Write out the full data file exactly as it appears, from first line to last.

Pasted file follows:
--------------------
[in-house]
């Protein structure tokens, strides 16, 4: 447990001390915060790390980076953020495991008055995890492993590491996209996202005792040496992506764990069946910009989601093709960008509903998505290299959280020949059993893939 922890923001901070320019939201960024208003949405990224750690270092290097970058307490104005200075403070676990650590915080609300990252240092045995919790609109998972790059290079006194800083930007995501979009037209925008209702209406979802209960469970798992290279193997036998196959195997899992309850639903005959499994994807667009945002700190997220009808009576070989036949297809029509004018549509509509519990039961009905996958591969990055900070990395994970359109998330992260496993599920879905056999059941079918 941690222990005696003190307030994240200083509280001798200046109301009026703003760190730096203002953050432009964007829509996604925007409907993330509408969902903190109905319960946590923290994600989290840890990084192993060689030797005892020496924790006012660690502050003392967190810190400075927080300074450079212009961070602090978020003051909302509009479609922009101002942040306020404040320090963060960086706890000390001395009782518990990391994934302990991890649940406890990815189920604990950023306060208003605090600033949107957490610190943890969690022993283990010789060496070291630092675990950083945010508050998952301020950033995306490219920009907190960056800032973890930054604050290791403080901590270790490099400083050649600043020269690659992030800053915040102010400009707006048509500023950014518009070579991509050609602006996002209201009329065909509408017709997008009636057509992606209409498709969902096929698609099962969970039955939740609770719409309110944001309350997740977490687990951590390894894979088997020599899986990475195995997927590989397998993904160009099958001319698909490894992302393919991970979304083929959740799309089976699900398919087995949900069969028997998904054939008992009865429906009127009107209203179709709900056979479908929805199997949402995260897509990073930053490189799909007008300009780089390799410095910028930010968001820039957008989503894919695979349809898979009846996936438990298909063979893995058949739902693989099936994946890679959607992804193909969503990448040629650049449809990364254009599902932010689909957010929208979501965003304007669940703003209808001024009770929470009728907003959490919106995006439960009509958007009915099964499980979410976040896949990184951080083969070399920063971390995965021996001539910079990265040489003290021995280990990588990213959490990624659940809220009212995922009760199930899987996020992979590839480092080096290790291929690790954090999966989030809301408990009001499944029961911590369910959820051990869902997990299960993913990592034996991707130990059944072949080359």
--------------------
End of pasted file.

[in-house]
């Protein structure tokens, strides 16, 4: 447990001390915060790390980076953020495991008055995890492993590491996209996202005792040496992506764990069946910009989601093709960008509903998505290299959280020949059993893939 922890923001901070320019939201960024208003949405990224750690270092290097970058307490104005200075403070676990650590915080609300990252240092045995919790609109998972790059290079006194800083930007995501979009037209925008209702209406979802209960469970798992290279193997036998196959195997899992309850639903005959499994994807667009945002700190997220009808009576070989036949297809029509004018549509509509519990039961009905996958591969990055900070990395994970359109998330992260496993599920879905056999059941079918 941690222990005696003190307030994240200083509280001798200046109301009026703003760190730096203002953050432009964007829509996604925007409907993330509408969902903190109905319960946590923290994600989290840890990084192993060689030797005892020496924790006012660690502050003392967190810190400075927080300074450079212009961070602090978020003051909302509009479609922009101002942040306020404040320090963060960086706890000390001395009782518990990391994934302990991890649940406890990815189920604990950023306060208003605090600033949107957490610190943890969690022993283990010789060496070291630092675990950083945010508050998952301020950033995306490219920009907190960056800032973890930054604050290791403080901590270790490099400083050649600043020269690659992030800053915040102010400009707006048509500023950014518009070579991509050609602006996002209201009329065909509408017709997008009636057509992606209409498709969902096929698609099962969970039955939740609770719409309110944001309350997740977490687990951590390894894979088997020599899986990475195995997927590989397998993904160009099958001319698909490894992302393919991970979304083929959740799309089976699900398919087995949900069969028997998904054939008992009865429906009127009107209203179709709900056979479908929805199997949402995260897509990073930053490189799909007008300009780089390799410095910028930010968001820039957008989503894919695979349809898979009846996936438990298909063979893995058949739902693989099936994946890679959607992804193909969503990448040629650049449809990364254009599902932010689909957010929208979501965003304007669940703003209808001024009770929470009728907003959490919106995006439960009509958007009915099964499980979410976040896949990184951080083969070399920063971390995965021996001539910079990265040489003290021995280990990588990213959490990624659940809220009212995922009760199930899987996020992979590839480092080096290790291929690790954090999966989030809301408990009001499944029961911590369910959820051990869902997990299960993913990592034996991707130990059944072949080359």